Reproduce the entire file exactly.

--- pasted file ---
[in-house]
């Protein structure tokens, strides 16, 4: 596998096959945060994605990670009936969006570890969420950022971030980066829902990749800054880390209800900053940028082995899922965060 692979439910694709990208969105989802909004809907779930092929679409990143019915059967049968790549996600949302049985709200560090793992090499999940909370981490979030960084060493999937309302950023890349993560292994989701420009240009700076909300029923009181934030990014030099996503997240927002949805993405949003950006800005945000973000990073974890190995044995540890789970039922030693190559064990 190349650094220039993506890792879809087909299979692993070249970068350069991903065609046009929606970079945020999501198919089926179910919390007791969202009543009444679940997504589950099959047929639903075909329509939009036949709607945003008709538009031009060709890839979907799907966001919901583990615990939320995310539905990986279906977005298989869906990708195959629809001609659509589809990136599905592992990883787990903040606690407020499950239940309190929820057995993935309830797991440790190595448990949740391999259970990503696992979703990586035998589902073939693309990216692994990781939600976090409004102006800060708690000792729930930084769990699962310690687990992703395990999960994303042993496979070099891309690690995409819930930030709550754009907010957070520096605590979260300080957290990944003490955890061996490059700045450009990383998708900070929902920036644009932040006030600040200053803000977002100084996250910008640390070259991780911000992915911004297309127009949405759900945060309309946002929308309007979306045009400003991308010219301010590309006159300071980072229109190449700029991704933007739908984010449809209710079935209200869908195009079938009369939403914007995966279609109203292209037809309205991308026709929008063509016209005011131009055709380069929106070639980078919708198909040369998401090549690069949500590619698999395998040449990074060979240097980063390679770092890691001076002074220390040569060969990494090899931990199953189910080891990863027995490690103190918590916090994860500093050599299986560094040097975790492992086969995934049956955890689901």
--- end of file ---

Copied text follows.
[in-house]
């Protein structure tokens, strides 16, 4: 596998096959945060994605990670009936969006570890969420950022971030980066829902990749800054880390209800900053940028082995899922965060 692979439910694709990208969105989802909004809907779930092929679409990143019915059967049968790549996600949302049985709200560090793992090499999940909370981490979030960084060493999937309302950023890349993560292994989701420009240009700076909300029923009181934030990014030099996503997240927002949805993405949003950006800005945000973000990073974890190995044995540890789970039922030693190559064990 190349650094220039993506890792879809087909299979692993070249970068350069991903065609046009929606970079945020999501198919089926179910919390007791969202009543009444679940997504589950099959047929639903075909329509939009036949709607945003008709538009031009060709890839979907799907966001919901583990615990939320995310539905990986279906977005298989869906990708195959629809001609659509589809990136599905592992990883787990903040606690407020499950239940309190929820057995993935309830797991440790190595448990949740391999259970990503696992979703990586035998589902073939693309990216692994990781939600976090409004102006800060708690000792729930930084769990699962310690687990992703395990999960994303042993496979070099891309690690995409819930930030709550754009907010957070520096605590979260300080957290990944003490955890061996490059700045450009990383998708900070929902920036644009932040006030600040200053803000977002100084996250910008640390070259991780911000992915911004297309127009949405759900945060309309946002929308309007979306045009400003991308010219301010590309006159300071980072229109190449700029991704933007739908984010449809209710079935209200869908195009079938009369939403914007995966279609109203292209037809309205991308026709929008063509016209005011131009055709380069929106070639980078919708198909040369998401090549690069949500590619698999395998040449990074060979240097980063390679770092890691001076002074220390040569060969990494090899931990199953189910080891990863027995490690103190918590916090994860500093050599299986560094040097975790492992086969995934049956955890689901």